Is a GM Gap Behind the AL/NL Disparity?

The American League’s current superiority (as a whole) to the National League is well-established. Here is one brief illustration of the gap. In short: if someone asks why you think the AL is better than the NL, ask them why they think a 90-win team is better than a 70-win team.

The more interesting issue is source of the disparity. One can imagine various explanations with different degrees of credibility: money, the DH, luck, and so on. It’s likely a combination of a number of different factors. I won’t pretend to have all the answers, but I will suggest that the relative quality of front offices (represented here by general managers) plays a major role.

Rather than going through every team, I’ll avoid the illusion of being definitive and pick whom I see as the five best and five worst current general managers. I know that every choice is debatable, but I’ll try to be relatively uncontroversial. It is also worth looking back at the “Front Office” sections of Dave Cameron’s organizational rankings from last off-season, although the judgments presented here are my own. Keep in mind that this is merely a brief reflection. These are not rankings, but merely groupings the five best and the five worst GMs in baseball.

The best: Andrew Friedman (TBA) and Theo Epstein (BOS) work in very different situations, but would be on anyone’s short list for “Best GM” given the numerous ways in which their organizations excel. Billy Beane (OAK) is still one of the top GMs in the game, despite the current rebuild. It’s easy to forget just how good the As were from 1999-2006 on a shoestring budget. It’s only been one full season and less than two off-seasons, but Jack “Jack Z.” Zduriencik (SEA) has vaulted himself into this conversation. As for a fifth member in this group… well, that’s tough. I’d like to put Brian Cashman (NYY) here, given his metamorphosis the last few years from the Yankees’ Tom Hagen into their Michael Corleone, but I’m trying to avoid too much controversy and people always get hung up on the budget. Mark Shapiro (CLE) would also be a good choice, but given Cleveland’s recently struggles, I can understand why some would object. Josh Byrnes (ARI) would be another good candidate, but if Shapiro doesn’t make it, neither should Byrnes. For #5 I’ll go with Doug Melvin (MIL), who does a good job of blending traditional and contemporary methods, but any of the other guys could make it. In no particular order: Friedman, Epstein, Beane, Zduriencik, and Melvin.

Best GMs Tally: AL 4, NL 1

The Worst: Oh boy… This was surprisingly (and depressingly) easy. In no particular order, the Frightful Five are: Dayton Moore (KCA), Omar Minaya (NYM), Ed Wade (HOU), Ned Colletti (LAN), and Brian Sabean (SFN). Seeing those names together gives “Murderer’s Row” a new meaning. I’ll pursue the increasingly uncanny Moore/Minaya dynamic at length some other time. Suffice it to say, no one would blink an eye if tomorrow Minaya lectured Mets fans about “trusting the process” while Dayton Moore held a press conference at which he accused Joe Posnanski of gunning for a player development position with the Royals. Ed Wade’s Brandon Lyon contract aside, his organization is sort of like the Royals except older and without the glimmers of hope in the minor leagues. Some may feel it is unfair to put Colletti on this list given his team’s success, but look at the cash he has (or, more accurately, had) at his disposal relative to his divisional rivals. Then there’s Colletti’s mentor, Brian Sabean… That I’m so impressed that he’s restrained himself from resigning Bengie Molina sort of says it all.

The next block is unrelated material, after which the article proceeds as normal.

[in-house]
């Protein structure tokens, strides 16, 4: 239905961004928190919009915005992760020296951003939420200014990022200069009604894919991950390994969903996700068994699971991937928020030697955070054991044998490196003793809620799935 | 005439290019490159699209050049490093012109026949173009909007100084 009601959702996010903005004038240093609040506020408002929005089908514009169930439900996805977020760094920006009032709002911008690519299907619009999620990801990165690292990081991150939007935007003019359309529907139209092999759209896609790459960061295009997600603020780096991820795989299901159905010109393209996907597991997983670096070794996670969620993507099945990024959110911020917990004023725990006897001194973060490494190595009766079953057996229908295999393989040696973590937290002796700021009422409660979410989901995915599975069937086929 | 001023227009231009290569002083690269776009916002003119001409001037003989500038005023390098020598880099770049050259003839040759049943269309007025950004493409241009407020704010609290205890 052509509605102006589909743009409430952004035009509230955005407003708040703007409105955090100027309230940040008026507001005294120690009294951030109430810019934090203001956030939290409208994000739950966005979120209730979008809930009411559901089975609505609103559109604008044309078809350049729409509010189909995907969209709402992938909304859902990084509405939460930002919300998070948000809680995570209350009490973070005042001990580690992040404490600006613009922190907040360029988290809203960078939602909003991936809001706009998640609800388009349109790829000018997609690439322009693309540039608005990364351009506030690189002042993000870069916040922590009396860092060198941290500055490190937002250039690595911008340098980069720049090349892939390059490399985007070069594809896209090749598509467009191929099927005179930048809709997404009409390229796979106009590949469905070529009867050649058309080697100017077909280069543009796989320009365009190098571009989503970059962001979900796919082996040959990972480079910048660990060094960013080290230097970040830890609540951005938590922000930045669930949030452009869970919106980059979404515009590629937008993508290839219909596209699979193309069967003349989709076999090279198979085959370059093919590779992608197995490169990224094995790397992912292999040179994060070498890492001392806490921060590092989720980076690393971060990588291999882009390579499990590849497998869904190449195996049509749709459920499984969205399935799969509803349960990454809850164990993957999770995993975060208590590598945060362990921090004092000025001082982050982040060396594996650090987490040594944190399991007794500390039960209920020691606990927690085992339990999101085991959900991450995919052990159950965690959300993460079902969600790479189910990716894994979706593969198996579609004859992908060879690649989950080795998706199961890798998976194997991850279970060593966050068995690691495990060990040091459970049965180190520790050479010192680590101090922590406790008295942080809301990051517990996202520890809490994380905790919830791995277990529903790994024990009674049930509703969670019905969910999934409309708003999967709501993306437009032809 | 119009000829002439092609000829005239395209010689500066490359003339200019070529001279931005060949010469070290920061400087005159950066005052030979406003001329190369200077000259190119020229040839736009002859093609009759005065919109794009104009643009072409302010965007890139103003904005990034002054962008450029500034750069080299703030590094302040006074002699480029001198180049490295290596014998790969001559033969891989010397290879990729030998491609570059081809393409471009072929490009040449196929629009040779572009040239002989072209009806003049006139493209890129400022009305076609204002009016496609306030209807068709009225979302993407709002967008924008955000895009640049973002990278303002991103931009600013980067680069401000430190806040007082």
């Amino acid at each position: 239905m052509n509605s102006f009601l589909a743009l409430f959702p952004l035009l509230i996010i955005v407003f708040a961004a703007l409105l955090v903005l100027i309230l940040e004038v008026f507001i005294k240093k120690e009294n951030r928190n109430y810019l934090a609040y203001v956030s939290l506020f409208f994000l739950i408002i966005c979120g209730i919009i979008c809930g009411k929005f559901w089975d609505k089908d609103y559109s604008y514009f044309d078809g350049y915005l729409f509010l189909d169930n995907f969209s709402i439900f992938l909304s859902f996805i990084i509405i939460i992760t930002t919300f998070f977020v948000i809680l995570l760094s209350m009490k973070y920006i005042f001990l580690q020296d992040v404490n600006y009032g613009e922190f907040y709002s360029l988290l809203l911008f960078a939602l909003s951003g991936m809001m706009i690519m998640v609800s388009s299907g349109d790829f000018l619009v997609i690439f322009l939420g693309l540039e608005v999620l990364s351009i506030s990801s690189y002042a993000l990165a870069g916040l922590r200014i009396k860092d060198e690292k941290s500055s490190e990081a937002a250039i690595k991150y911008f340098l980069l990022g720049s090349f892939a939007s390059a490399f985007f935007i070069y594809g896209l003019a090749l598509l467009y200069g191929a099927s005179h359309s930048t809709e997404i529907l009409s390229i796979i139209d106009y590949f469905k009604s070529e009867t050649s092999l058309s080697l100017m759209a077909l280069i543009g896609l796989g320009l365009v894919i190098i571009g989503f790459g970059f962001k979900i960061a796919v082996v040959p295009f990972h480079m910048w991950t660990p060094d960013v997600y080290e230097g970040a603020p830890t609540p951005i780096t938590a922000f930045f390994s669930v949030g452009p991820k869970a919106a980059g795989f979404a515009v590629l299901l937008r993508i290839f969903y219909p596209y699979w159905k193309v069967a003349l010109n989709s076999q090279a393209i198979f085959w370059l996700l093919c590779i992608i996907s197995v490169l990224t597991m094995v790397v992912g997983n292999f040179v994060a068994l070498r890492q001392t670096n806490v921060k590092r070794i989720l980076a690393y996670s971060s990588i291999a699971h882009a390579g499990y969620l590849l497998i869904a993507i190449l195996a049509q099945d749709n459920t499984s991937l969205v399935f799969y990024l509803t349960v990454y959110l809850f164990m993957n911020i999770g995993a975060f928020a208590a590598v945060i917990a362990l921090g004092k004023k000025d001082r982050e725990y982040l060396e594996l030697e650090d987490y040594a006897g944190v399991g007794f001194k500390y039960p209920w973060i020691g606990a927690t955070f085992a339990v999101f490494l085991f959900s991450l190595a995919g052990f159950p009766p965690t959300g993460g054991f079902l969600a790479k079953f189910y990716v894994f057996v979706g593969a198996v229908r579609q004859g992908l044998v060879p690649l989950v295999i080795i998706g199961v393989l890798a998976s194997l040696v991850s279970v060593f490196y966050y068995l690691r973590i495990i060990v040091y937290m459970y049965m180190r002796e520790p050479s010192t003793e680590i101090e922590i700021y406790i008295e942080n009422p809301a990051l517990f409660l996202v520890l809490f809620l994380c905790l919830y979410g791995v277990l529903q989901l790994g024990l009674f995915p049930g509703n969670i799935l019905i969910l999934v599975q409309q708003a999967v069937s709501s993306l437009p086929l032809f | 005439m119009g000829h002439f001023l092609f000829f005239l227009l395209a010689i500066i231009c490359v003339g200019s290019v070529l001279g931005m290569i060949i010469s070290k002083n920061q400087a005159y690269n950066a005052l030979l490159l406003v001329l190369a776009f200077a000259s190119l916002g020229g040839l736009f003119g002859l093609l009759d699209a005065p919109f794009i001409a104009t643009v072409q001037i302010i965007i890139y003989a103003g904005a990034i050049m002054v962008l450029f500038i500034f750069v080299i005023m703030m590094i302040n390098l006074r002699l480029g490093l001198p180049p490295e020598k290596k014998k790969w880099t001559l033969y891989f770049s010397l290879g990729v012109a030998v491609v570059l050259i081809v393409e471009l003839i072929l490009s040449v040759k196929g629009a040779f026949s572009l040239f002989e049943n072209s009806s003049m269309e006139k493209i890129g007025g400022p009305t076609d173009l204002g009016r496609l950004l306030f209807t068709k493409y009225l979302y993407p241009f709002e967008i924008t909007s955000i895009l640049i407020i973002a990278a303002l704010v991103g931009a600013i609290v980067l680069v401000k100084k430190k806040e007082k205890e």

Worst GMs Tally: AL 1, NL 4

The NL only has one of the best GMs (and again, there were other candidates in the AL that could have taken his place), and all but one of the worst. One or two changes would not alter the overall point: front office excellence seems slant heavily toward the American League, and the opposite of excellence toward the National League. Neither the selections nor the “method” employed are definitive, but I do think there is something here.





Matt Klaassen reads and writes obituaries in the Greater Toronto Area. If you can't get enough of him, follow him on Twitter.

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R y a n
12 years ago

I don’t want to come off like a jack*** here, but how could Jim Hendry be left off of the “Worst GM” list?! I’d put him in there instead of Colletti, I personally think Hendry is the worst GM in baseball.

And in the AL, I would put Cash instead of Melvin (thought I understand the not wanting controversy part). It isn’t just the money (though it certainly helps) – Cash has pulled off some really nice trades lately, the Nick Johnson/Andy Pettitte signing.

Just my opinion.

David MVP Eckstein
12 years ago
Reply to  Matt Klaassen

No really. Hendry needs to get fired…out of a cannon

The Boomer
12 years ago
Reply to  Matt Klaassen

I don’t know, I would have though Hendry was a no-brainer. Literally.

shawndgoldman
12 years ago
Reply to  Matt Klaassen

I’d say Hendry is an above-average GM. He’s done well for himself in trades, and was responsible for building up the Cubs farm system in the late 90’s into the #1 ranked system in baseball… most of those guys didn’t pan out, but he turned them into MLB talent in the form of Lee, Ramirez, Harden, and in the past Nomar and Lofton. He’s done a good job re-building that farm system, and it’s on the upswing. He has his weaknesses: too many restrictive long-term deals and a focus of middle relievers. But most of the people that think he’s amongst the worst GM will point to moves like his trade of DeRosa last offseason (a good move), the trading of Kerry Wood (again, somewhat prescient) and the signing of Bradley, which was a bit of a disaster.

Overall, he’s a good GM.

For more on Hendry, check out this post:
http://www.anothercubsblog.net/2010-articles/january/jim-hendry-trades.html

Darkstar
12 years ago
Reply to  Matt Klaassen

shawndgoldman,